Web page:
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Birmingham University Clean Air Study, football venues, climate action, sustainability, grass roots sports clubs, air quality.

Birmingham County FA recently partnered with WM-Air to analyse across the region where poor air quality could impact on football venues.


The findings concluded that: 

Approximately 50%  of all registered Home Grounds and 55% of Training Grounds in the County are in locations which exceed WHO health-based air quality guidelines for annual PM2.5 concentrations.

Using WM-Air modelled air quality data we estimate that approximately half of the Weds Midlands population  live in locations which exceed WHO health-based air quality guidelines for annual PM2.5 concentrations.


Health Effects of PM: Inhalation of particulate pollution can have adverse health impacts, and there is understood to be no safe threshold below which no adverse effects would be anticipated. The biggest impact of particulate air pollution on public health is understood to be from long-term exposure to PM2.5, which increases the age-specific mortality risk, particularly from cardiovascular causes. Several plausible mechanisms for this effect on mortality have been proposed, although it is not yet clear which is the most important.


Exposure to high concentrations of PM (e.g., during short-term pollution episodes) can also exacerbate lung and heart conditions, significantly affecting quality of life, and increase deaths and hospital admissions. Children, the elderly and those with predisposed respiratory and cardiovascular disease, are known to be more susceptible to the health impacts from air pollution (source:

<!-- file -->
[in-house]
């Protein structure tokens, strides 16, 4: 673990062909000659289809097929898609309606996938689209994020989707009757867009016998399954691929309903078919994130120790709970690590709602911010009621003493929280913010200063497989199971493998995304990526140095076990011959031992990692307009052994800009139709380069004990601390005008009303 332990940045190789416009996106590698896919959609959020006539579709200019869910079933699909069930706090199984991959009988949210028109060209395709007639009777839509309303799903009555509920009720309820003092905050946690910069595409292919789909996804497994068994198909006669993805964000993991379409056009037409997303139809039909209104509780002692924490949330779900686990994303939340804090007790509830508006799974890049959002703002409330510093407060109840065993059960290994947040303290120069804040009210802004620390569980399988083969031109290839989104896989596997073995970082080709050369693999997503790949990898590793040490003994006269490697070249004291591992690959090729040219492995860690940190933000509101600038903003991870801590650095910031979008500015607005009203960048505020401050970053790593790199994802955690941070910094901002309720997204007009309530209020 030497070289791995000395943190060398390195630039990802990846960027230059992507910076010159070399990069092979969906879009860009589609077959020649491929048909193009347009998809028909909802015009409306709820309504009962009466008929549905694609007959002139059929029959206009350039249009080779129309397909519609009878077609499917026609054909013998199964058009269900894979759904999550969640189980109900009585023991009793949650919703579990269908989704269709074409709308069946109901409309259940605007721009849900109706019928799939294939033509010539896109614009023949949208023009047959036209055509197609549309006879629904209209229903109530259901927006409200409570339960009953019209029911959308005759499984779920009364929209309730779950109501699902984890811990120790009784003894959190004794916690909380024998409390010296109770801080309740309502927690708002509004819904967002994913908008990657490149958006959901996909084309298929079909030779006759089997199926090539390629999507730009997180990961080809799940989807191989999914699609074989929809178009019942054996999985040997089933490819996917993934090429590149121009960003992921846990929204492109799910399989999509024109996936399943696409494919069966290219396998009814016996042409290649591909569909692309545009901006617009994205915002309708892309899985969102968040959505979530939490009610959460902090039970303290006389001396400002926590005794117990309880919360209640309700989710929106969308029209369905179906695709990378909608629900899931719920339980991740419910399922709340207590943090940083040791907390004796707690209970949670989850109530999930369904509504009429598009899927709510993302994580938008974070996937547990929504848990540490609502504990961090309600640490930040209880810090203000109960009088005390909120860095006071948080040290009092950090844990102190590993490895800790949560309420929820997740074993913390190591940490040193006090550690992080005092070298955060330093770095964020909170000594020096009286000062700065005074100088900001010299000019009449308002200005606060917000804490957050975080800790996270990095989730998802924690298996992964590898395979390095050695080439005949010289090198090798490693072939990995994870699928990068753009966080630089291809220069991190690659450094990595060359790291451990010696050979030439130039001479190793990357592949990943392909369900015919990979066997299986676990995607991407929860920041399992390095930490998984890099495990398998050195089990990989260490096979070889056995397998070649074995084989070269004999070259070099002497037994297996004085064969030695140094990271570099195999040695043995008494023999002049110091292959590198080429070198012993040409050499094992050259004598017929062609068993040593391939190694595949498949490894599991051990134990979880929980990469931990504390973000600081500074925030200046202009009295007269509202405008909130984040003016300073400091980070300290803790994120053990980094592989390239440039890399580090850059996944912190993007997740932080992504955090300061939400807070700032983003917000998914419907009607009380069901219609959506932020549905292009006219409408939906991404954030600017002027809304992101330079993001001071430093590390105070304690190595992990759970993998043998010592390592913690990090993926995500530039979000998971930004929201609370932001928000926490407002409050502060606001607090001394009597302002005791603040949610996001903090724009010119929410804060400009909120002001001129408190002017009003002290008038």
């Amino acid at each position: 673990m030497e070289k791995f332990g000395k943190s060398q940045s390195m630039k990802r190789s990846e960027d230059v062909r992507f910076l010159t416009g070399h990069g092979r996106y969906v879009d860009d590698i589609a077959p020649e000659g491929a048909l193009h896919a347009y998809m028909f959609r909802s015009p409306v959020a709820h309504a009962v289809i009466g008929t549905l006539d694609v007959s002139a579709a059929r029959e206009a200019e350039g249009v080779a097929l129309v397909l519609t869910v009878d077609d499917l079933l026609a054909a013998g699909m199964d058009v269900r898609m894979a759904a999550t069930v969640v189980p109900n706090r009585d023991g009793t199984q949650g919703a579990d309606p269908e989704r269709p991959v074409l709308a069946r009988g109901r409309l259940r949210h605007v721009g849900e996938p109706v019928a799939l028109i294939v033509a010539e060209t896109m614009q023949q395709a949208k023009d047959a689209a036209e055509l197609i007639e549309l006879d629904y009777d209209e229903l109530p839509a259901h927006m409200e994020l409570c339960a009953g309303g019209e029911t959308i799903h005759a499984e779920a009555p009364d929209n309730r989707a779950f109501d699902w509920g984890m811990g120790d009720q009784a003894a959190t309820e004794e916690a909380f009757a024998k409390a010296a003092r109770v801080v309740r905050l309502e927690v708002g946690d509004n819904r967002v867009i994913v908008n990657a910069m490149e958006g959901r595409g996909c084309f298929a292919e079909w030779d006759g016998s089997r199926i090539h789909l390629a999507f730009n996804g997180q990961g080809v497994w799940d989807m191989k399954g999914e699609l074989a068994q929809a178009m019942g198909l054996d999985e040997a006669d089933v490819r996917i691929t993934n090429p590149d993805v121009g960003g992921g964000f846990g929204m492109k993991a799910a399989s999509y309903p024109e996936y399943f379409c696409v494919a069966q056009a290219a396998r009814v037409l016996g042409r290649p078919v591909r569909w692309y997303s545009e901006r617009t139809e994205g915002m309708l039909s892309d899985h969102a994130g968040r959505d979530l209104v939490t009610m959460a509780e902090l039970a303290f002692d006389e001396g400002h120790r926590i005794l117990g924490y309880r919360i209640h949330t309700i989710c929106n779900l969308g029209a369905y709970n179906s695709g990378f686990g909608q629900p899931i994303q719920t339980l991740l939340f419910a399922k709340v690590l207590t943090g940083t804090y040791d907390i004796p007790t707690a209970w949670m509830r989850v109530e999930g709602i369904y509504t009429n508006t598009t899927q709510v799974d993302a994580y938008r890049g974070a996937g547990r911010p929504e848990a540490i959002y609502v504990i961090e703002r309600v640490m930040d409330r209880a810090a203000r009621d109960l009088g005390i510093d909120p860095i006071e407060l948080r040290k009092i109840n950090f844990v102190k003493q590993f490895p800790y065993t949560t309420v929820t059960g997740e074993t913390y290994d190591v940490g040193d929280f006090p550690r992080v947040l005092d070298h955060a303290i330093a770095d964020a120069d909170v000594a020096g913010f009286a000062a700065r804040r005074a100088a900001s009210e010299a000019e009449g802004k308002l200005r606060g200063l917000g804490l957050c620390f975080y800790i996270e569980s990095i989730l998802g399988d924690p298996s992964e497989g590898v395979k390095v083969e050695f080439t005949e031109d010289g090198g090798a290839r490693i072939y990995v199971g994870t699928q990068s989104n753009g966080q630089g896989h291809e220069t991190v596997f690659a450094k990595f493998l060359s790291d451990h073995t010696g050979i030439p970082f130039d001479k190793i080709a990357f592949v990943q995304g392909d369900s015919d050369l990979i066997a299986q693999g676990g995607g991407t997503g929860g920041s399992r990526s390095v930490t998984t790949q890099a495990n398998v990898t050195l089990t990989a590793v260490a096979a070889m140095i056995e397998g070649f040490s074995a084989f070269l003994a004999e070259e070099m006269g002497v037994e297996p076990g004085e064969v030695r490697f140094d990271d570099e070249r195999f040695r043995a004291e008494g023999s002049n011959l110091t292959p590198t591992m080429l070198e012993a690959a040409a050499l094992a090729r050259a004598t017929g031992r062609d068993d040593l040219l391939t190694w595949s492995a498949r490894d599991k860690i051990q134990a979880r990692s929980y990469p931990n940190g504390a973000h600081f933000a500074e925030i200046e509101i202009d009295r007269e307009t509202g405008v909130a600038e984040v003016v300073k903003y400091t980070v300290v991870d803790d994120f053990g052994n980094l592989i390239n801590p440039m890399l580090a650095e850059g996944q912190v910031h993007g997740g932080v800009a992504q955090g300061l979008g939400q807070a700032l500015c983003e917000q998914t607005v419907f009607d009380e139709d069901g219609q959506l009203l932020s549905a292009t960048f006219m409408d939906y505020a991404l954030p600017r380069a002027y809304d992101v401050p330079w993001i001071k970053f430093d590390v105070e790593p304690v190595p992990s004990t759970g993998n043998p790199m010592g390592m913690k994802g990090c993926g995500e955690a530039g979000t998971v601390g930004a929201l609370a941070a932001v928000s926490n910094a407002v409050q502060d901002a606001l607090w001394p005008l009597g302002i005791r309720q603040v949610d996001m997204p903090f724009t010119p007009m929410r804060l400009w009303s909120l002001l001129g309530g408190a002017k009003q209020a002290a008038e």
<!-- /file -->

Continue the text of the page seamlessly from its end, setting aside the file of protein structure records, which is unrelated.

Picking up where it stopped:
To read the full report, please click here

The data from the report has also been plotted as a kml file onto a Google map, along with air quality information for all football locations for you to view. 

The locations have been ranked in terms of the air quality in the corresponding 1 km2 DEFRA dataset, and the estimated NO2 and PM2.5 annual mean concentrations can be viewed by clicking on each location:



Birmingham County FA plan to work closely with WM-Air on more in depth research over the coming months to help better understand the health impacts poor air quality have on football participants and also provide tangible solutions that football can adopt to help reduce harmful emissions.

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